_Static_assert(BAR(func, void(int))); // OK

It’s a conforming extension because C doesn’t allow this syntax so it cannot break well-formed code.

We already allow _Generic in C++ as an extension and I was planning to follow suit with this extension as well, and it would follow the usual disambiguation rules that already exist for other purposes, so int() is always a function type when it could be a type or an expression ([dcl.ambig.res]):

F:\source\llvm-project>cat "C:\Users\aballman\OneDrive - Intel Corporation\Desktop\test.c"
static_assert(_Generic(int(), int : 0, int() : 1) == 1);

F:\source\llvm-project>llvm\out\build\x64-Debug\bin\clang.exe -cc1 -std=c2x -fsyntax-only "C:\Users\aballman\OneDrive - Intel Corporation\Desktop\test.c"

F:\source\llvm-project>llvm\out\build\x64-Debug\bin\clang.exe -cc1 -fsyntax-only -x c++ "C:\Users\aballman\OneDrive - Intel Corporation\Desktop\test.c"

We’ve discussed this privately, and now I’ve read through the review: I think I’m in favor of this, once we get a decent positive reception (hopefully on that reflector list?) from WG14.

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You could also wrap Type with typeof:

#define EXPR_HAS_TYPE(Expr, Type) _Generic((typeof(Expr))nullptr, typeof(Type) : 1, default : 0)

But I also like this feature.


Thank you to everyone who has chimed in!

It sounds like there’s support for this feature and no opposition, so unless I hear concerns about the design (I’m especially curious if anyone thinks this should be exposed via a new keyword rather than through an extension to _Generic), I’ll plan to start the discussing on the WG14 reflectors sometime next week. If I hear anything back that changes the design, I’ll post that feedback here.

The public and private feedback from the WG14 reflectors has thus far been very positive, with the majority of people supporting the feature as-is. There were two concerns raised:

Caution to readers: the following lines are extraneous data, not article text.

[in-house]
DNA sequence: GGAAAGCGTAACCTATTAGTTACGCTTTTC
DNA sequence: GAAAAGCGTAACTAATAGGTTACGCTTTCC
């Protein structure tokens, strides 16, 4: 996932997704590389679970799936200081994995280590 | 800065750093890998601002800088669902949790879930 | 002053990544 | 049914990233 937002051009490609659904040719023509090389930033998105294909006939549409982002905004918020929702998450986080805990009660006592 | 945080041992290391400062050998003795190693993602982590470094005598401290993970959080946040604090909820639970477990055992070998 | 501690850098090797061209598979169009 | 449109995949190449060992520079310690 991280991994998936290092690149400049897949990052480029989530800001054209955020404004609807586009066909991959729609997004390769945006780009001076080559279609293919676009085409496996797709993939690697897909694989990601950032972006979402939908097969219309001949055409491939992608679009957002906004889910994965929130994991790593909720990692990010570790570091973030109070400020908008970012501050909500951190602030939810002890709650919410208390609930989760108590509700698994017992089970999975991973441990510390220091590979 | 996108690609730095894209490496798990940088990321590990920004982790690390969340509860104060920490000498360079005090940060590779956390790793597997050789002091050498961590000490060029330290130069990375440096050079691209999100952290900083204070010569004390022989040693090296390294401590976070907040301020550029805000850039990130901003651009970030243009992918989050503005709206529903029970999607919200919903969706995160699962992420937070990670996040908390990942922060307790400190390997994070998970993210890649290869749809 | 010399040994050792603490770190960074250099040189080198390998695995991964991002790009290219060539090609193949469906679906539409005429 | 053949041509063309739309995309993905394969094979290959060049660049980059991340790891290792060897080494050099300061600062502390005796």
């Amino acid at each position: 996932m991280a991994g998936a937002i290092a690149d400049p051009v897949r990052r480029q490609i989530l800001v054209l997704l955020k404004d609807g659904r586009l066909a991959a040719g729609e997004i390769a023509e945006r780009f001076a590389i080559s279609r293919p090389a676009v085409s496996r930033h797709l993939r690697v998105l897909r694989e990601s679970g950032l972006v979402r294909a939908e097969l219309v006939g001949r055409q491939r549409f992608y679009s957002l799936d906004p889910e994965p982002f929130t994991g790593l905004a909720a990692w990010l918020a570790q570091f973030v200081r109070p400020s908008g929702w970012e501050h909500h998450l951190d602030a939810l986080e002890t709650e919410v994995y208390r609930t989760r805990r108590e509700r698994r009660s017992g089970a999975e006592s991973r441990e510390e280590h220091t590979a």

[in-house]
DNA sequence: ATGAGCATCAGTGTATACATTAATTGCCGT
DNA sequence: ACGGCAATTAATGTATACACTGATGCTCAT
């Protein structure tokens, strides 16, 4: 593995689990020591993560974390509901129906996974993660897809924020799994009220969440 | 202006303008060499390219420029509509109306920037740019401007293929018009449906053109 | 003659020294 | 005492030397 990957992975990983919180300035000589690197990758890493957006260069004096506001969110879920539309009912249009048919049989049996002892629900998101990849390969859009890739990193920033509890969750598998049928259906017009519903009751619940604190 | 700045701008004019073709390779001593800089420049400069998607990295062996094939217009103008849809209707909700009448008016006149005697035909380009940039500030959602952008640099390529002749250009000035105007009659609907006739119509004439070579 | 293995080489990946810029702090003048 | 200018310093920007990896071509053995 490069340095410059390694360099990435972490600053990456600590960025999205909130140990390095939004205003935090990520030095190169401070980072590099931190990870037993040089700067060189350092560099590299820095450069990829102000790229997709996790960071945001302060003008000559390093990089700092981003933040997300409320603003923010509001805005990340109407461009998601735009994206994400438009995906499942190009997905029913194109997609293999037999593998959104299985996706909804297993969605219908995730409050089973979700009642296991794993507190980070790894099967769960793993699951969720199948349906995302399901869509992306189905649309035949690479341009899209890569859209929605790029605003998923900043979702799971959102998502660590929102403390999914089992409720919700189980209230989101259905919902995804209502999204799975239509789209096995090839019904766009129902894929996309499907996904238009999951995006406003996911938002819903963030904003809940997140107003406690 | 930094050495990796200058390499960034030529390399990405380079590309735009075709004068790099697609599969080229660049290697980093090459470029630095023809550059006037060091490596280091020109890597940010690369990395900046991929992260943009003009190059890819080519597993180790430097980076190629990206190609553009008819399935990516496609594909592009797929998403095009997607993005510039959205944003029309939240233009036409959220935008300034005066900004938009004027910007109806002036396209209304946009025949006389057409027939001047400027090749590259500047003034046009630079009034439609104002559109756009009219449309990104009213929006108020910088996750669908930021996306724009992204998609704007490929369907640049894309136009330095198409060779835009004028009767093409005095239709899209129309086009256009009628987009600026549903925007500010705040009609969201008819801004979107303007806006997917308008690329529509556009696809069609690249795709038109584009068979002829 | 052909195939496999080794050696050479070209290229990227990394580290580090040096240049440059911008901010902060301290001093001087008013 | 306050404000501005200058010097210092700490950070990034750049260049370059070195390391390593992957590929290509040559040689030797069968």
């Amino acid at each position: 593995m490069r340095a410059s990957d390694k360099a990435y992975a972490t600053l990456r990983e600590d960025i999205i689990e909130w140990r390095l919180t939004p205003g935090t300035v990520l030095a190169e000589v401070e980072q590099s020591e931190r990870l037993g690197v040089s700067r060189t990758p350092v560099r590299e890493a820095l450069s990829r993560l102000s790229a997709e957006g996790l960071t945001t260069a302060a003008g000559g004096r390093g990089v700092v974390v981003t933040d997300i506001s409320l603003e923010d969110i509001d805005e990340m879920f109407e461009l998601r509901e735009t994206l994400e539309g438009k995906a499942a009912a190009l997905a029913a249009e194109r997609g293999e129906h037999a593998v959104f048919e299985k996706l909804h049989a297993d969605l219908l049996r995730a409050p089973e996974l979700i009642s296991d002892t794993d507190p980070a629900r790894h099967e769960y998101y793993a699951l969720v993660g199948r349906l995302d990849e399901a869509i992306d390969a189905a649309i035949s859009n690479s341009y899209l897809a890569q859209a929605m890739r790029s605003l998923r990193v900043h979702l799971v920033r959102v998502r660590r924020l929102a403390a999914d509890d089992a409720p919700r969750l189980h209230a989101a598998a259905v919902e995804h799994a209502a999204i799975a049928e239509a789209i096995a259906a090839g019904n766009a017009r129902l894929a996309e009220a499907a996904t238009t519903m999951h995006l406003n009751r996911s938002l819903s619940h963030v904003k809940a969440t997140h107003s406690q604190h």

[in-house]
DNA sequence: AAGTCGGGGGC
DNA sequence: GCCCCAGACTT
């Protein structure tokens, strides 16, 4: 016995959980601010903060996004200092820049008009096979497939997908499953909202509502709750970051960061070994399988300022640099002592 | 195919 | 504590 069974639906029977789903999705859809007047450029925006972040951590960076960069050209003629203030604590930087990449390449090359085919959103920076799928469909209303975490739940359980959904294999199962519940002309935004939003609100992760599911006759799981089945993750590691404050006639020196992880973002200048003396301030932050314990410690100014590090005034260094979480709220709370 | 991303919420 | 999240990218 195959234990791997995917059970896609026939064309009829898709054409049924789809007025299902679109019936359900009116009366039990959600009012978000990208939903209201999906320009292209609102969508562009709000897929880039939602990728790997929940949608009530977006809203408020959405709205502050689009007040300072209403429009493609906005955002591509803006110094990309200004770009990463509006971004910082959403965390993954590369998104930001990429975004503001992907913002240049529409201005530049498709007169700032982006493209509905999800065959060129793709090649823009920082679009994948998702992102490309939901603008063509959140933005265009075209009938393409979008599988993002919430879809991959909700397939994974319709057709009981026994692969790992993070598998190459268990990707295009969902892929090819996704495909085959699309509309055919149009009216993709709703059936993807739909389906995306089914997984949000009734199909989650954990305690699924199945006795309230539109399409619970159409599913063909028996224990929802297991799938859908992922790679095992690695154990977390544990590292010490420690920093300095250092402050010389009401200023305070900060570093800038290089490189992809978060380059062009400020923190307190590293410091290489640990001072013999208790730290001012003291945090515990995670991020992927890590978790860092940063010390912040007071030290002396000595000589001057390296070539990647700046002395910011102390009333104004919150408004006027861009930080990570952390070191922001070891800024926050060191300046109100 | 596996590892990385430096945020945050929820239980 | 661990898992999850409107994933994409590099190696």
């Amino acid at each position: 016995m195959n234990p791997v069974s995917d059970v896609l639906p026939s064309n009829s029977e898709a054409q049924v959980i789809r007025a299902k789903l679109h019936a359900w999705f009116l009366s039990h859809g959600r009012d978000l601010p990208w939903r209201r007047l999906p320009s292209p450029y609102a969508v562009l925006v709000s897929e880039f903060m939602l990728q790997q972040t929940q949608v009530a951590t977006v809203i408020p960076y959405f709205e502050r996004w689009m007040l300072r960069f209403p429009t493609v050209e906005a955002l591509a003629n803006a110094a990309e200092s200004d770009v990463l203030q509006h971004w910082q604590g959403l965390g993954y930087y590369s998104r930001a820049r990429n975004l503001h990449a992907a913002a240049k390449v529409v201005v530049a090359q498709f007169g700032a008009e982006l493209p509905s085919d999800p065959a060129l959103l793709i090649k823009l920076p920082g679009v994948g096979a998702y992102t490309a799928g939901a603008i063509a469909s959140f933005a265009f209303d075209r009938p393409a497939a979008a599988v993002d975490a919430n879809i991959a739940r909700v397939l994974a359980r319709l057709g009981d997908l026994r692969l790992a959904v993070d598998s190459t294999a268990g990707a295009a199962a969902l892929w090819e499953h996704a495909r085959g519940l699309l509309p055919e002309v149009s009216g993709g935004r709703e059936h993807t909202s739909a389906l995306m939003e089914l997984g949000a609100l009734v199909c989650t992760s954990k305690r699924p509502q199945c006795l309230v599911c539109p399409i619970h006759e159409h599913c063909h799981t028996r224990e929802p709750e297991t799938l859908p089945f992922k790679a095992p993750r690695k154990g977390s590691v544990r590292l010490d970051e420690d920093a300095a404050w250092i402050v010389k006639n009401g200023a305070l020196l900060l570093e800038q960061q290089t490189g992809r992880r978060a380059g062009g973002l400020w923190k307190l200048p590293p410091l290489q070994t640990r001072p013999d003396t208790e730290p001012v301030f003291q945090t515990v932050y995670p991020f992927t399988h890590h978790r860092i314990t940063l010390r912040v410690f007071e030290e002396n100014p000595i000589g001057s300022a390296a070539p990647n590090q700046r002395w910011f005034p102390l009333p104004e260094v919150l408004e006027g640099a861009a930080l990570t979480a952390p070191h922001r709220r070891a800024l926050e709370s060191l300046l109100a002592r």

1. There was a question of whether there are other extensions in this same syntactic space that have different semantics than what I’ve proposed. I could not find any such extensions nor was anyone on the committee aware of any. So this concern seems to be addressed.

  2. There is a sustained concern from one committee member that this feature should use a new keyword (they proposed _GenericType). The reasoning is: other operators that take an expression or a type name have the same semantics regardless of whether an expression or a type operand is passed, and my proposed design has semantic differences in what associations can be matched. They are worried that because _Generic is often hidden behind a macro, it will be too easy for users to not know which semantics they will get. If users are expected to use either the expression form or the type form, but not mix them into a single use case, then it stands to reason that these use different keywords.

(Before posting my own thoughts) I’d like to hear explicitly whether anyone within the Clang community would like to argue in favor of point 2.

Should we use a separate keyword for this extension rather than extending _Generic?

  • Yes
  • No
  • Don’t care

0 voters

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I don’t have a rich C experience, but having two language facilities that are named similarly and do similar things doesn’t feel good to me. I also feel like C and C++ has history long enough to find something relevant there, and see how it went.